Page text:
The cedis, the local currency, has lost half its value since January.
The most common note is worth less than 30 cents. When dispensing
cash, banks no longer count their bills. They weigh them. A good
month's wage is the size of a brick and not much lighter. People
carry their money in plastic bags because pockets (no less wallets)
aren't big enough to fit their fat wads.
This West African country of 19 million imports its oil, whose
prices have surged this year; yet the value of its own commodities,
notably cocoa and gold, have stagnated. This hurts the quality of
life in Ghana. Prices are rising faster than wages. Three-quarters
of Ghanaians die from preventable diseases. Foreign investment is
"Growth is occurring, but it is unequal growth," says Yao Graham,
chief of Third
World Network's Africa branch and editor of Public Agenda,
a muckraking weekly newspaper here. "Many ordinary people are worse
off and, like elsewhere, the gap between rich and poor is widening."
Graham cites the plight of a cleaner in his office, who earns $20
a month, being asked to pay four years' rent up front because his
landlord wants protection against inflation. Such demands are typical.
And this is in Ghana, a country celebrated by development experts
as an island of tranquillity, a haven from the civil war and rampant
crime that has engulfed much of sub-Saharan Africa. In the '90s,
when much of Africa fell into disorder, Ghana moved toward democracy,
scaled back its military, opened up its press, encouraged the spread
of civic organizations and got its public finances into better order,
following the stern advice of the International Monetary Fund. Even
Jerry Rawlings, Ghana's president, who originally came to power
in a coup, has agreed to peacefully give up office next month following
national elections. Compared to its neighbors--Sierra Leone (brutal
civil war), Liberia (criminal dictator and haven for diamond smugglers),
Nigeria (ethnic violence and squandered oil bounty) and Ivory Coast
(a recent failed military coup)--Ghana is a dream nation.
What's Ghana's reward for its good behavior? Economic setbacks
that make it another face of world capitalism in crisis. Globally,
this crisis has spread far and wide since the East Asian currency
shocks of 1997. The following year the Russian ruble collapsed,
smashing the enchanting illusion that the former Soviet bloc could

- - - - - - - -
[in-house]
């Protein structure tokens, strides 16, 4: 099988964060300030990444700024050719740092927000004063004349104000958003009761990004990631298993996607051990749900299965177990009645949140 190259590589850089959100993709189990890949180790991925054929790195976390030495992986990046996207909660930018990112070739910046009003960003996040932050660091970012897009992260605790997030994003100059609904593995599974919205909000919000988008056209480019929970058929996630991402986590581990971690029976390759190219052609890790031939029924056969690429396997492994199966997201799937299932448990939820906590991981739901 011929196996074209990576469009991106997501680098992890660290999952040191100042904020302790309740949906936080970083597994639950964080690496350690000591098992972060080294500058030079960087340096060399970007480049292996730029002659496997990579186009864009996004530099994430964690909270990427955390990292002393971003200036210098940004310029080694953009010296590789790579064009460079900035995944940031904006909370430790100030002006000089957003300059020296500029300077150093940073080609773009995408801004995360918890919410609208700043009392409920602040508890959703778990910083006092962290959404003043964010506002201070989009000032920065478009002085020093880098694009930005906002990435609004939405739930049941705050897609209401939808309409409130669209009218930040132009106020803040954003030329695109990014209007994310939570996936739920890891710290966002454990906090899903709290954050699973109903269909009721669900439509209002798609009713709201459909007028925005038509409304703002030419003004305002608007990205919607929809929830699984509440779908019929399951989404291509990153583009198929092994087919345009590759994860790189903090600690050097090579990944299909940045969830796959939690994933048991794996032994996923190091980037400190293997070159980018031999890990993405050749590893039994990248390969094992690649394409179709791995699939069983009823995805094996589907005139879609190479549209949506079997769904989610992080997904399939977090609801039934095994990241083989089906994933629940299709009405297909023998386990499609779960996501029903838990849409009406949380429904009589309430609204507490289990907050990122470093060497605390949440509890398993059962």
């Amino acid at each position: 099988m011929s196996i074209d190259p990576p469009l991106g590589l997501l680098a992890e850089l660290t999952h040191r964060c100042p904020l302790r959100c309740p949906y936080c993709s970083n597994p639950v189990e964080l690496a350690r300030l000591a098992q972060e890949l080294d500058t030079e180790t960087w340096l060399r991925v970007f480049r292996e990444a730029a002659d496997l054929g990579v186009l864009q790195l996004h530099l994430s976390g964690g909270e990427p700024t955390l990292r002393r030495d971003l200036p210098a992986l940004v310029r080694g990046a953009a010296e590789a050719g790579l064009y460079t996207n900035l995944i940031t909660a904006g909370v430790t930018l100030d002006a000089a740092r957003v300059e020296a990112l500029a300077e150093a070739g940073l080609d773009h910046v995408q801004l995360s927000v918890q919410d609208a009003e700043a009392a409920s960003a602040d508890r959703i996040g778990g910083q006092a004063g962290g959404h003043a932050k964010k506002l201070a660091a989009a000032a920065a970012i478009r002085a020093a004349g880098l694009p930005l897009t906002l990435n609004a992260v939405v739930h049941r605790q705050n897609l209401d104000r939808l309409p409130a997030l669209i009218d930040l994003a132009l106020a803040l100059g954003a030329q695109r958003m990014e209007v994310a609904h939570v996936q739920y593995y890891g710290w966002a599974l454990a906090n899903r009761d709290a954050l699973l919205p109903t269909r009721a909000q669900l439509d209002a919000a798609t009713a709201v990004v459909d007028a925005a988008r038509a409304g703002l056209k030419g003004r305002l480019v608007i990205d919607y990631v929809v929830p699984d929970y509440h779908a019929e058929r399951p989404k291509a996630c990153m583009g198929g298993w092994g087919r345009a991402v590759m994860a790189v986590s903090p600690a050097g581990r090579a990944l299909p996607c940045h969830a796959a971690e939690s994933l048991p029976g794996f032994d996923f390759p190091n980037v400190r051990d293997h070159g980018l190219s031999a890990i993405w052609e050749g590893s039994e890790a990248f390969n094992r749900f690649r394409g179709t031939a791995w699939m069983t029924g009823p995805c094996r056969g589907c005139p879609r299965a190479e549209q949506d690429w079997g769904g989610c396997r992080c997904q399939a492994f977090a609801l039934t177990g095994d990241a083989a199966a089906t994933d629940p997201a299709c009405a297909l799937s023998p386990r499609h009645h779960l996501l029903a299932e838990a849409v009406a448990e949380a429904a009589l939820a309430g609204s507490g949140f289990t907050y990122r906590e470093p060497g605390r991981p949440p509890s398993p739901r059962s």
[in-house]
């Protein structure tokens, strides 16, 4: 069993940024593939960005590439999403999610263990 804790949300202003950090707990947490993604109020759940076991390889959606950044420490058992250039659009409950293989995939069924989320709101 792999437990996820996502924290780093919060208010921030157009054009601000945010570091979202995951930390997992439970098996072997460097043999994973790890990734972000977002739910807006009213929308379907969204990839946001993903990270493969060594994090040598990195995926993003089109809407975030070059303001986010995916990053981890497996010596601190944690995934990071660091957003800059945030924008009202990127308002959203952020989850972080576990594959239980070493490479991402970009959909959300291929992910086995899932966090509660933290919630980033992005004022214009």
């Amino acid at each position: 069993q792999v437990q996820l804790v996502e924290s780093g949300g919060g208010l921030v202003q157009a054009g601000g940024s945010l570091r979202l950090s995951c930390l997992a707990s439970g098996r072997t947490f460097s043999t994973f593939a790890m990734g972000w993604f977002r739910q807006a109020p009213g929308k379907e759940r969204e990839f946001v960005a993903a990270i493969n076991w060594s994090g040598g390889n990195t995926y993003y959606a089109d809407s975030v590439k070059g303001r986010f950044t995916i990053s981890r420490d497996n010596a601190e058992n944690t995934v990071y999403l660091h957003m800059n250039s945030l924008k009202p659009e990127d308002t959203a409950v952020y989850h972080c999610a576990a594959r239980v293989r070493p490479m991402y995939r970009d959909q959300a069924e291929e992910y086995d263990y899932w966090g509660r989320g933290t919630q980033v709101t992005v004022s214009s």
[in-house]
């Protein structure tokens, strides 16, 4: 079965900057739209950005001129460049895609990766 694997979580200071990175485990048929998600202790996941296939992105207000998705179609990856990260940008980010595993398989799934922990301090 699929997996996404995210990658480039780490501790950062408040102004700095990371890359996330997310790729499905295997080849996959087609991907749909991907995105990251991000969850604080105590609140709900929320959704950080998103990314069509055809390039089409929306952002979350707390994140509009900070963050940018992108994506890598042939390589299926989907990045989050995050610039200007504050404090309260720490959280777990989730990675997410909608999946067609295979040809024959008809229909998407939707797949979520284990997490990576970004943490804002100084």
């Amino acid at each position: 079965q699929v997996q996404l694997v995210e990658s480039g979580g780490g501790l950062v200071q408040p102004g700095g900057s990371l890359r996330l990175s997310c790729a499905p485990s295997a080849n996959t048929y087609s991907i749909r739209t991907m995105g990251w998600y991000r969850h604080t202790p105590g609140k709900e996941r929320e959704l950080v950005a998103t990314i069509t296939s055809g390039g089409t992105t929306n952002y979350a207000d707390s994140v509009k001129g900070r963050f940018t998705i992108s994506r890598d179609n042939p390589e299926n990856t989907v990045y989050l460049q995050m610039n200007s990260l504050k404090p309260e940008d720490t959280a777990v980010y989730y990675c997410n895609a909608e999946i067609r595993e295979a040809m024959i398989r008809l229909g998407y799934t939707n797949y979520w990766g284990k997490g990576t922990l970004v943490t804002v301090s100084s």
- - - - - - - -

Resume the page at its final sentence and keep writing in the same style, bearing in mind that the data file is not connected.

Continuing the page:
swiftly take advantage of freer markets, private capital and lax
government regulation. Since then, the liberal ideal of private
initiative and widening international trade has lost its magical
Even among ardent believers in the benefits of freer markets, there
is a new acceptance that capitalism bestows unequal benefits. The
conventional wisdom on Wall Street now reads like a populist primer:
Winners are generally those countries who had a head start in terms
of education and wealth, while losers often had weak economies,
more poverty and poorer educational systems in the first place.
Politically, the change is dramatic. The protests against the World
Trade Organization in Seattle a year ago formally marked the end
of the decade-long advance of neoliberal economic ideas around the
globe. This fall's annual meeting of the World Bank and the IMF
in Prague turned into a contest over which fat cat could show the
most contrition for capitalism's shortcomings and evince the greatest
sympathy for the poor.
Hand-wringing by the rich shows no signs of abating. Even Bill
Gates sided with the global poor recently, chiding a group of high-tech
executives for insisting that innovation would somehow help the
great unwashed and then asking, existentially: "I mean, do people
have a clear view of what it means to live on $1 a day?"
But critics of capitalism should think again before patting themselves
on the back. The establishment's race to embrace critics of globalization
makes a mockery of the painful re-evaluation of neoliberalism that
remains to be done. Poverty pimping, on a global scale, is a beguiling
sideshow. Calls for a new consensus around an "enlightened capitalism"--made
by tycoon George Soros and Business Week--run smack into
the reality that remedies for the market's extremes are difficult
and often unpopular with capitalists themselves.
Critics of capitalism rarely offer alternatives for managing the
social, economic and cultural processes that fall under the rubric
of "globalization." And there is a growing awareness that positive
alternatives to neoliberalism are more important than the further
trashing of the great beast. "We need a vision," said Andrea Durbin,
a strategist at Friends of the Earth, on the eve of the Prague protests.
"What do we propose instead?"
The answer remains elusive. Critics are working on various responses
to market failures around the world, but none are comprehensive.
For instance, Durbin is helping to push a campaign to extend corporate
accountability laws, prevalent in the United States, to the far-flung